However, President-elect Trump could very well receive resistance from members of his own party on issues of international trade and immigration. Trump has vowed to exit certain international trade pacts and increase tariffs on imports from China and Mexico. This message clearly resonated with voters in the Rust Belt, which was key to him winning the White House. Nonetheless, a Republican Congress isn’t expected to rubber stamp his proposals on these issues. Trump has also pledged to significantly increase infrastructure spending, but more fiscally-conservative Republicans may balk on this issue as well.

President-elect Trump will also make several key appointments early in his term. One of the biggest will be a Supreme Court justice to replace the late Antonin Scalia. Another important one will be a Federal Reserve Chairman in 2018, when current Fed Chair Janet Yellen’s term expires. With regards to the Supreme Court, Trump is expected to appoint a conservative Supreme Court justice, which shouldn’t have much trouble passing through a Republican-controlled Senate. Regarding the Fed, Trump has been critical of Janet Yellen before and stated that he probably wouldn’t nominate her as Fed chief again. This could potentially change the course of monetary policy.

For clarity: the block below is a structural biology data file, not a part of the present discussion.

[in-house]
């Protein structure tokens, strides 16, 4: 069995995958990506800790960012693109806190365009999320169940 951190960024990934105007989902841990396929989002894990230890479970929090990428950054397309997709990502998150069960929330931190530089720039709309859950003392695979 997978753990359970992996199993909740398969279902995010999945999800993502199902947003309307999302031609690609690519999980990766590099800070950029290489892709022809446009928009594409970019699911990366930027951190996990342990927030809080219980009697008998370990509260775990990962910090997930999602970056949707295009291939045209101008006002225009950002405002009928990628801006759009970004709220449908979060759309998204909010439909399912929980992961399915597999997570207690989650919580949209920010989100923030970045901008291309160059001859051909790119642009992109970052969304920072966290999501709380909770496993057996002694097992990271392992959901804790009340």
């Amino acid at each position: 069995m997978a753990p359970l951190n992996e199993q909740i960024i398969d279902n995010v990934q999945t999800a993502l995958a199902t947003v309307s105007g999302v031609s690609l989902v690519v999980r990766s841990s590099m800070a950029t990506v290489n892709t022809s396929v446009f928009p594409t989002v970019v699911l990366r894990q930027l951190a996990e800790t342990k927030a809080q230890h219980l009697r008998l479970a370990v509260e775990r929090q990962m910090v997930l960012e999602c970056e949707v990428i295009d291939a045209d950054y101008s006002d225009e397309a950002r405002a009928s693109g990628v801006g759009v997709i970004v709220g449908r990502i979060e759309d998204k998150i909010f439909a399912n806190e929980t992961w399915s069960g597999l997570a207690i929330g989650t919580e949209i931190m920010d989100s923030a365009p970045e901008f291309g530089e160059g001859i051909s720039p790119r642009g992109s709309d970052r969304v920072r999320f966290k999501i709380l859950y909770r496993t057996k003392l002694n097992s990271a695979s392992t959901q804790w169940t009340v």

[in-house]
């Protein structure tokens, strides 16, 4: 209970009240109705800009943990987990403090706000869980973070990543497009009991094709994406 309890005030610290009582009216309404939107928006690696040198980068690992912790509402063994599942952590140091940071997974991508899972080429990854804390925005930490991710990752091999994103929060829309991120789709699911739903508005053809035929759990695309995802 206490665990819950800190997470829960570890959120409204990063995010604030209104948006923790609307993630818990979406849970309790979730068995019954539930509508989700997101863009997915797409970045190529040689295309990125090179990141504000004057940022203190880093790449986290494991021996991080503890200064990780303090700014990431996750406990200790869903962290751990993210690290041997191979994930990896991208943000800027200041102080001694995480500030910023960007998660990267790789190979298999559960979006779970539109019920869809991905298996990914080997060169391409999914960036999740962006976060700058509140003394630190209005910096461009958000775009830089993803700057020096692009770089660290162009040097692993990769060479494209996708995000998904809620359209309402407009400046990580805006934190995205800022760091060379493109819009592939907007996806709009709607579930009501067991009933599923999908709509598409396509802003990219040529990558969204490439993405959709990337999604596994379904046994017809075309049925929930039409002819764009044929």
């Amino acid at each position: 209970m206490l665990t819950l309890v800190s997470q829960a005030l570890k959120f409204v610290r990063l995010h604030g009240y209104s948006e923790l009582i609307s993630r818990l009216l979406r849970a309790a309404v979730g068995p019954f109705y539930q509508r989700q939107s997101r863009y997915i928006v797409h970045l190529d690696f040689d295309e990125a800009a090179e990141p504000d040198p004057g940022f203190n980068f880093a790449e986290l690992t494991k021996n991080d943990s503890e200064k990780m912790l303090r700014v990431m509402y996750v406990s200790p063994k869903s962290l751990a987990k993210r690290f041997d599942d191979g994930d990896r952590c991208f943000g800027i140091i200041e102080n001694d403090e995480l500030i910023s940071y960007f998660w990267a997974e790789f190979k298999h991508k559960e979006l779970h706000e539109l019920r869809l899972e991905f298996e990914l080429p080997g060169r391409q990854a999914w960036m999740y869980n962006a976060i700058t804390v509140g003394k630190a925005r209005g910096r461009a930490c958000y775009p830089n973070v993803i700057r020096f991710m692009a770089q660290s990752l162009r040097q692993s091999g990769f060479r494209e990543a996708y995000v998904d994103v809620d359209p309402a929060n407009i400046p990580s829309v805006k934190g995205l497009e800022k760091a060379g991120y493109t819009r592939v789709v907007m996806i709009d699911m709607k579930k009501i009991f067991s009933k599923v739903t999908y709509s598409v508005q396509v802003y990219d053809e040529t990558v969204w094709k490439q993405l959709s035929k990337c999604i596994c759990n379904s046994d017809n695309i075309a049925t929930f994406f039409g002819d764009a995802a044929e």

Tuesday’s surprise outcome also initially cast some doubt on an interest rate hike by the Fed in December. Based on early futures pricing, the odds of a December hike decreased significantly following Trump’s surprise victory. However, these odds quickly recovered by late morning and were essentially unchanged. Additionally, long-term interest rates have jumped, with the yield on the 10-year Treasury note crossing above 2% for the first time since January. This move could be in reaction to Trump’s pro-growth economic agenda, as investors view the “reflation trade” as back on.